New Simulation Shows Superconductivity Could Be Turned On And Off in Some Materials

Physics

Superconductivity (passing charges through materials without losing heat) promises to revolutionise electronics and power, if we can get it working at reasonable temperatures – and scientists just reported a big step forward in our understanding of the phenomenon.

The new discovery centres around the Hubbard model: a maths model of conduction and insulation in materials, which scientists have for decades thought could unlock some of the secrets of superconductivity.

Researchers have been looking for proof that this model applies to a type of high-temperature superconductivity since the 1980s, and now they have it. Simulations run by a team from Stanford University and the SLAC National Accelerator Laboratory show that superconductivity could be toggled on and off in copper-based materials called cuprates.

Further down the line, we might be able to control and produce superconductivity in cuprates on demand by “tweaking their chemistry”, according to the team’s findings.

“This has been a major unsolved problem in the field – does the Hubbard model describe high-temperature superconductivity in the cuprates, or is it missing some key ingredient?” says materials scientist Hong-Chen Jiang, from the SLAC National Accelerator Laboratory.

“Because there are a number of competing states in these materials, we have to rely on unbiased simulations to answer these questions, but the computational problems are very difficult, and so progress has been slow.”

Getting materials to act as superconductors at temperatures above ultra-cold is a hugely tough challenge, not least because we’re talking about materials in a quantum state here, where the behaviour of electrons is very difficult to predict.

The Hubbard model might give us that predictive framework we need, for understanding how high-temperature superconductors act as both conductors and insulators under very similar conditions – it’s a map to navigate this quantum state maze.

By streamlining an algorithmic approach known as a density matrix renormalisation group (DMRG), the researchers finally overcome some of the existing computational problems to effectively simulate the Hubbard model in a virtual cuprate system.

This was all happening in a simulation, but the researchers saw a link between charge stripes (higher and lower electron density patterns) and superconductivity. The path that electrons took, either horizontally or diagonally across a lattice, had a bearing on whether the material became a superconductor or not.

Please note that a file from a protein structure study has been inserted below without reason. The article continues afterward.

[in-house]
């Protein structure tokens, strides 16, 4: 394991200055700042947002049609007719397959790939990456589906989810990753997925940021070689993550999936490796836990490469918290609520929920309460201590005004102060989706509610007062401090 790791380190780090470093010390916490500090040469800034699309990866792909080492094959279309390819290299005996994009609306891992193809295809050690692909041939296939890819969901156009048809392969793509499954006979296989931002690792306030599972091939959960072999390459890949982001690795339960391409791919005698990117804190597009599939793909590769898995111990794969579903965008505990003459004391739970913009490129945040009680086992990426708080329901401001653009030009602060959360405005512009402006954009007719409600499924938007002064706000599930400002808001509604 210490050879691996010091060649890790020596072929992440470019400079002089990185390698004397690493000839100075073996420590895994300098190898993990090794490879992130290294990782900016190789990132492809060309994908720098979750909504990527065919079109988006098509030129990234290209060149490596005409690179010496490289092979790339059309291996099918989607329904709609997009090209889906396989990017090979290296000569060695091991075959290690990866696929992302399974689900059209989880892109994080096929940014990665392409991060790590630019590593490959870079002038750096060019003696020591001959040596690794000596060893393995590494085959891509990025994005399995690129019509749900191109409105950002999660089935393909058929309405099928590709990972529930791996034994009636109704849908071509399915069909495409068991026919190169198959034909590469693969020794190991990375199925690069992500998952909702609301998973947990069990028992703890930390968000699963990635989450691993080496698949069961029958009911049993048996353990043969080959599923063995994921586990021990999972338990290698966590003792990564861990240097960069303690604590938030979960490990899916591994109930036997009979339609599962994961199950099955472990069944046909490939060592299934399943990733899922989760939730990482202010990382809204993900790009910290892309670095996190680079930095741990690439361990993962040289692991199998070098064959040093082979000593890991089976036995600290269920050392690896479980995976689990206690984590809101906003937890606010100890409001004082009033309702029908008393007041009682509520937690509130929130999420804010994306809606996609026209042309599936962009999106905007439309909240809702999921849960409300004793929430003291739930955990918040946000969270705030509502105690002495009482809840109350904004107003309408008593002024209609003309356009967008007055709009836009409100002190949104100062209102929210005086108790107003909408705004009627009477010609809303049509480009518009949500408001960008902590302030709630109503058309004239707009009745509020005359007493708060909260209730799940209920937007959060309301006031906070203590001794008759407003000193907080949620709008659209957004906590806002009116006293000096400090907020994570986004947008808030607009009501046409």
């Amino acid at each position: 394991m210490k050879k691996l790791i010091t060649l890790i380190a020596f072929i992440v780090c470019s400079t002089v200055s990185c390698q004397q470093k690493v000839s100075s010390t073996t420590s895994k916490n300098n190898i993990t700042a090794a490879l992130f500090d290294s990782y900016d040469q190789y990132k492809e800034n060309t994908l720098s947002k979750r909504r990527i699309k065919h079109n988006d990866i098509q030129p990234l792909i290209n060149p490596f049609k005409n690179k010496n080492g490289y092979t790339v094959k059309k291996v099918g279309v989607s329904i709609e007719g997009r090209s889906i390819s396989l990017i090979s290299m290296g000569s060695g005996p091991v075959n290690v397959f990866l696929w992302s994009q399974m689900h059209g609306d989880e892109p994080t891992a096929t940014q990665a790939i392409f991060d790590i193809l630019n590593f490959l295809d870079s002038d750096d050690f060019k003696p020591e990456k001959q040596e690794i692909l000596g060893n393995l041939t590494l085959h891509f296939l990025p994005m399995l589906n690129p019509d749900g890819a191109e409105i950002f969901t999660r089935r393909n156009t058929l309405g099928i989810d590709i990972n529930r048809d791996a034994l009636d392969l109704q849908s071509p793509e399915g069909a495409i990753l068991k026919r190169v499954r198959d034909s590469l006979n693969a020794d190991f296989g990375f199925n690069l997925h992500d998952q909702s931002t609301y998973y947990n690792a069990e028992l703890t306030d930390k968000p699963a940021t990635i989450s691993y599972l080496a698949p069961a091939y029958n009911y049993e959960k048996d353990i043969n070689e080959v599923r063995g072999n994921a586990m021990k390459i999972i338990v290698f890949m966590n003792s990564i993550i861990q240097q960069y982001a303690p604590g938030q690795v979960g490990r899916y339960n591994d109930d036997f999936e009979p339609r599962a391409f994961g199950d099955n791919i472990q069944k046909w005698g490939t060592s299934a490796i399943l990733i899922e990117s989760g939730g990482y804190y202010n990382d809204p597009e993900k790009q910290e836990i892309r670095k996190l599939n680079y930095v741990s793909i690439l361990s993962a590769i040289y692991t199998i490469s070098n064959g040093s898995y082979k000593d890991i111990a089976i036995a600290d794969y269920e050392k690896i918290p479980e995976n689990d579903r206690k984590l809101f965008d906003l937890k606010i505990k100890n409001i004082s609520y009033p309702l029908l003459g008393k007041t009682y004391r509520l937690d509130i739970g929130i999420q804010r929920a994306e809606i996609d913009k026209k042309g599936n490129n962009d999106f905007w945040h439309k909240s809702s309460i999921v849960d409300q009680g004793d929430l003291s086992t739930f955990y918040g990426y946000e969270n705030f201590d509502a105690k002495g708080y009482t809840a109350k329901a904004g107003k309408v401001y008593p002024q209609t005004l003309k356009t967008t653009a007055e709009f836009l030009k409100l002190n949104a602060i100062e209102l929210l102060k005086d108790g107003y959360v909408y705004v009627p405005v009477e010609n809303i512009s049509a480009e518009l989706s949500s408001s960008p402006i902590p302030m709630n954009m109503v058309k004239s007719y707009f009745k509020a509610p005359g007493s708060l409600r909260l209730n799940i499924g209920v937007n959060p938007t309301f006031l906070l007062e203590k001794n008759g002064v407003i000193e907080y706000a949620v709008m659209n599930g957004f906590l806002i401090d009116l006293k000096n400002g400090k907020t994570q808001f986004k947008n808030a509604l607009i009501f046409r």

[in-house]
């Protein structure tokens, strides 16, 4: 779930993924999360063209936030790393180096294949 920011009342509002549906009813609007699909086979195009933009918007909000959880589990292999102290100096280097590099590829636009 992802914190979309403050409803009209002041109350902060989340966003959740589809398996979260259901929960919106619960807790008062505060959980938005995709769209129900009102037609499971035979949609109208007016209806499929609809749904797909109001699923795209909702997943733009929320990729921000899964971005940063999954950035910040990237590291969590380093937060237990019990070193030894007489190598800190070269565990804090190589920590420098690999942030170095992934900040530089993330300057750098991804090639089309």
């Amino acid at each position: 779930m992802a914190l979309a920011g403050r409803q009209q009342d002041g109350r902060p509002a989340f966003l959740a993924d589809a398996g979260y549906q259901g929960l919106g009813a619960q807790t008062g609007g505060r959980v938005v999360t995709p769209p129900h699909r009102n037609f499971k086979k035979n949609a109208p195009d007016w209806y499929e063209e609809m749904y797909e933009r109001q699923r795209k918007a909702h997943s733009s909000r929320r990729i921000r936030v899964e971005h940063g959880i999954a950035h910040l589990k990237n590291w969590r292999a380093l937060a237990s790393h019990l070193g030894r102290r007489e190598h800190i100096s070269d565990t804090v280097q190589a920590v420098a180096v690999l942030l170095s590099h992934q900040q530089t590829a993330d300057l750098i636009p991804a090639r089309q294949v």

That’s a lot of high-end physics, but it essentially suggests that the Hubbard model does indeed give us a way to better understand superconductivity and to toggle it on and off by tweaking the chemistry of the materials involved.

Or at least, in simulated cuprate-based systems of this limited size – more research will be needed to confirm this happens in the real world, and on larger scales, but scientists are now well on the way.

What’s more, their long-standing faith in the Hubbard model has been justified. The findings might not sound all that dramatic to those outside this field of research, but they could one day lead to perfectly efficient electric power lines and modes of transport that don’t lose any energy to heat.

“The big thing you want to know is how to make superconductors operate at higher temperatures and how to make superconductivity more robust,” says materials scientist Thomas Devereaux, from Stanford University in California. “It’s about finding the knobs you can turn to tip the balance in your favour.”

“We now have a fully interacting model that describes high-temperature superconductivity, at least for systems at the sizes we can study, and that’s a big step forward.”

The research has been published in Science.

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